In case you are wondering, yes, these greens in the picture are indeed garden weeds and not micro-herbs; I don’t have easy access to micro-herbs and thought these guys are small enough to do the trick. They look pretty though, do you agree? And another thing, I know this is not a mille-feuille, but let me have this one, please…
I’ve been obsessing about this dessert for around a fortnight now. I came up with the idea in a moment of brilliance (or insanity, call it what you may) and have been dying to make it. For my non-Lebanese readers, a little explanation is needed so that you get a full appreciation of the idea behind the dessert. One of the most, if not the most popular breakfast in Lebanon is a labneh roll. Lebanese bread or saj bread (paper thin bread cooked on an inverted wok, sold in Australia as mountain bread) is slathered with snow-white salted labneh, drizzled with olive oil and rolled up with one or more vegetables and herbs such as mint, cucumbers, tomatoes or olives. Labneh is a cream cheese (yes it is a cheese) made from removing the whey from yoghurt, resulting in a rich, smooth spread. The breakfast roll is salty, savoury and creamy but also light and fresh, a true representative of Mediterranean cuisine with its lavish use of olive oil, dairy, bread and fresh vegetables and herbs.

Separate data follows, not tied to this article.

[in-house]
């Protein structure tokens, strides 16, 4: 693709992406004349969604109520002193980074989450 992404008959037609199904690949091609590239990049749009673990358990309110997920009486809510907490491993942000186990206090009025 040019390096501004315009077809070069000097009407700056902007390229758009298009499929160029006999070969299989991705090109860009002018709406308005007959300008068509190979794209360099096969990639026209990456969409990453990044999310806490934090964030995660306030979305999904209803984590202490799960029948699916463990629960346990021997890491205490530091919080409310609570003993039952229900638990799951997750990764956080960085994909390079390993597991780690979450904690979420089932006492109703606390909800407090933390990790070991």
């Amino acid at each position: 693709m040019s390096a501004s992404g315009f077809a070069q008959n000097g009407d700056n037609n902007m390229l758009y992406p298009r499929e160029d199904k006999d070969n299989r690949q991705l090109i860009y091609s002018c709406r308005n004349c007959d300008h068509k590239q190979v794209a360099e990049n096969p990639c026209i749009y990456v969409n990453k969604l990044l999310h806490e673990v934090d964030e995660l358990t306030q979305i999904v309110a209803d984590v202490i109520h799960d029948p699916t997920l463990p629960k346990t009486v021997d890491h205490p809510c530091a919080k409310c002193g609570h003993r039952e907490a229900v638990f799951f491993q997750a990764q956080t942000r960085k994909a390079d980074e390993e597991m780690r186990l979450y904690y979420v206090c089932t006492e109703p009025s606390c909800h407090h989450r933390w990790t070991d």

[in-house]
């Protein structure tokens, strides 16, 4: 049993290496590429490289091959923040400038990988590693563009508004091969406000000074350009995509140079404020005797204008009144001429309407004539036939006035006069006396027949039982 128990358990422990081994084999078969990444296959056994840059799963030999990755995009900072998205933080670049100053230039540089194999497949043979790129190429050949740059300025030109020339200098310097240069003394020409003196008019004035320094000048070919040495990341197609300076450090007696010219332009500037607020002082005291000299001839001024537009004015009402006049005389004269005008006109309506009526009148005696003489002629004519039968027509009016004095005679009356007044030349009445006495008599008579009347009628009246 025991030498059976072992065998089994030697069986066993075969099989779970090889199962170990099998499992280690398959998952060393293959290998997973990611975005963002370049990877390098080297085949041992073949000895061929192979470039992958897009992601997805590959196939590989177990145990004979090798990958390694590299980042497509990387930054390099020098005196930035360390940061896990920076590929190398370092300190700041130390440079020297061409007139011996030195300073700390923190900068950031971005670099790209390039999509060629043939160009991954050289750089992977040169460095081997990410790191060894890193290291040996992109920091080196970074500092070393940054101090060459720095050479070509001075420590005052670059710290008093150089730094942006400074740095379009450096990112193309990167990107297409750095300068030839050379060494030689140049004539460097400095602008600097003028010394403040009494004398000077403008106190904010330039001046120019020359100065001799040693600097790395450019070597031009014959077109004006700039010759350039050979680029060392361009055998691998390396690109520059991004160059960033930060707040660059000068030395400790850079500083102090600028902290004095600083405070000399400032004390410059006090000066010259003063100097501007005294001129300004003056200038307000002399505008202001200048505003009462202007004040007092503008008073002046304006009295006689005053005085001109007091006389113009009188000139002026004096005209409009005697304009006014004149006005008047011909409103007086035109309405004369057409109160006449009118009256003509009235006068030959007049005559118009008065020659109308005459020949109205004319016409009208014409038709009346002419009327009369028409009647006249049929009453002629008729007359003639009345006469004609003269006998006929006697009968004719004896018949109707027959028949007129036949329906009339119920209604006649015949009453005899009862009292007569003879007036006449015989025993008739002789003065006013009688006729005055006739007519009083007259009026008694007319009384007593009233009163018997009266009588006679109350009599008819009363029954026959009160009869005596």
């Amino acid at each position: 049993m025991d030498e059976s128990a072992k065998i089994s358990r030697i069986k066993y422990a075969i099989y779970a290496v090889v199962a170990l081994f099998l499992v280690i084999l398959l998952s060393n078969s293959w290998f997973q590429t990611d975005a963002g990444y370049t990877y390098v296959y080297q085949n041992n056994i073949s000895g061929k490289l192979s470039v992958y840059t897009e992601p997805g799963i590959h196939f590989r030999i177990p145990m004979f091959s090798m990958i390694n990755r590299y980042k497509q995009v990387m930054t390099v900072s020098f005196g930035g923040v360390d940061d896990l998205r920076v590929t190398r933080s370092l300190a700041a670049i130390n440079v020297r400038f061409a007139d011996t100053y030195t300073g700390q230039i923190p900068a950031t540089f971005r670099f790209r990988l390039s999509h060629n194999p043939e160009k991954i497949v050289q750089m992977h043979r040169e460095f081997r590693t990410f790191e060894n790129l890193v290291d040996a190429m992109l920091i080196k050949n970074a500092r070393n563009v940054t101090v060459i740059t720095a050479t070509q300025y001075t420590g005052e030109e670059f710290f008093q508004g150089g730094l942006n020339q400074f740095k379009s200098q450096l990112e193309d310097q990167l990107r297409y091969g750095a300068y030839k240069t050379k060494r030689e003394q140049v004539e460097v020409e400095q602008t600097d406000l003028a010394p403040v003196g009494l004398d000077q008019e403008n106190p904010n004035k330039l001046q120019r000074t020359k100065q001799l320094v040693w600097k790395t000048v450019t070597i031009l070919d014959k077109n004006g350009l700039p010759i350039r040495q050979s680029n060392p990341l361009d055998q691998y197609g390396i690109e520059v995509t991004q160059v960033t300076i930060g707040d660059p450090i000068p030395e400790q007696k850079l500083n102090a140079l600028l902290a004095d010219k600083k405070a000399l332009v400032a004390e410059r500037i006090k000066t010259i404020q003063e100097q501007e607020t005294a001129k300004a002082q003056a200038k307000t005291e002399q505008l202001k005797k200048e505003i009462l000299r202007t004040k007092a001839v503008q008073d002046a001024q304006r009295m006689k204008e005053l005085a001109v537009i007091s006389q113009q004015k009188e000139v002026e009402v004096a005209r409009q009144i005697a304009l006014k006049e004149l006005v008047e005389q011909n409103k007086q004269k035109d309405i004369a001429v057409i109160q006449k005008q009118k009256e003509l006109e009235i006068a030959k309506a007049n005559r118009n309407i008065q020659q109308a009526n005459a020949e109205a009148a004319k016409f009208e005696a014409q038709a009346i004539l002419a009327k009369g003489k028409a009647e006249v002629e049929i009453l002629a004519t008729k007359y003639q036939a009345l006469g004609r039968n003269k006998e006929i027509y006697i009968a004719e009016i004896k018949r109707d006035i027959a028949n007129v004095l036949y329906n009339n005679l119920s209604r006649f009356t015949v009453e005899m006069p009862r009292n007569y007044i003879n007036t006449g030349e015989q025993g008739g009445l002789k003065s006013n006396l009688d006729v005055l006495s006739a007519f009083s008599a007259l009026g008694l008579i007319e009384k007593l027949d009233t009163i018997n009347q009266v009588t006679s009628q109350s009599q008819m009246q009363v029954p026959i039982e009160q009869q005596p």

This superb, yet everyday sort of breakfast was the inspiration for a creamy yet fresh dessert. The labneh is mixed with some whipped cream to give a lighter consistency, and then sweetened with icing sugar. Then, rectangles of saj bread are brushed with butter and crisped up in a pan, with some pressure applied on top to keep them straight. The saj and labneh “mille-feuille” is constructed on a plate drizzled with olive oil butterscotch, then served with a mint leaf tempura; and there you have it: labneh and saj bread with mint and olive oil! An experienced pastry chef could have turned out something a bit more professional looking, but I had to make do with my crooked design skills. And I also wanted to make a tomato jam to go with it but I couldn’t be bothered, so please imagine that it’s there too. See how the beautifully reddish orange hue of the tomato jam contrasts with the white?
Now unfortunately, I didn’t take note of measurements when I made this as it was just an experiment, but it was not hard to do once the concept was there. I have to admit though, the dessert exceeded all my expectations. The buttery richness of the labneh and cream is complemented by its sweetness and then offset by the yoghurt’s acidity. That’s why it’s important to use Greek style yoghurt labneh (and not that European style stuff). Then, the crispness and delicate saltiness of the saj bread intertwines with that creaminess, and the multiple layers create a textural explosion that is quite out of this world. The olive oil butterscotch added an extra layer of flavour, and the mint tempura is more a visual and textural addition than one of flavour; it’s just a bit of fun really. It may be worth noting that I made my own unsalted labneh using Meredith sheep’s yoghurt, which is more delicious as a labneh than it is as yoghurt. Sheep’s yoghurt has a sensational mouth-feel due to the high fat content and in my opinion makes a far superior labneh than cow’s yoghurt.
Now, being an IT guy, and seeing I didn’t really write down the measurements, here’s an “algorithm” as to how to make this dessert: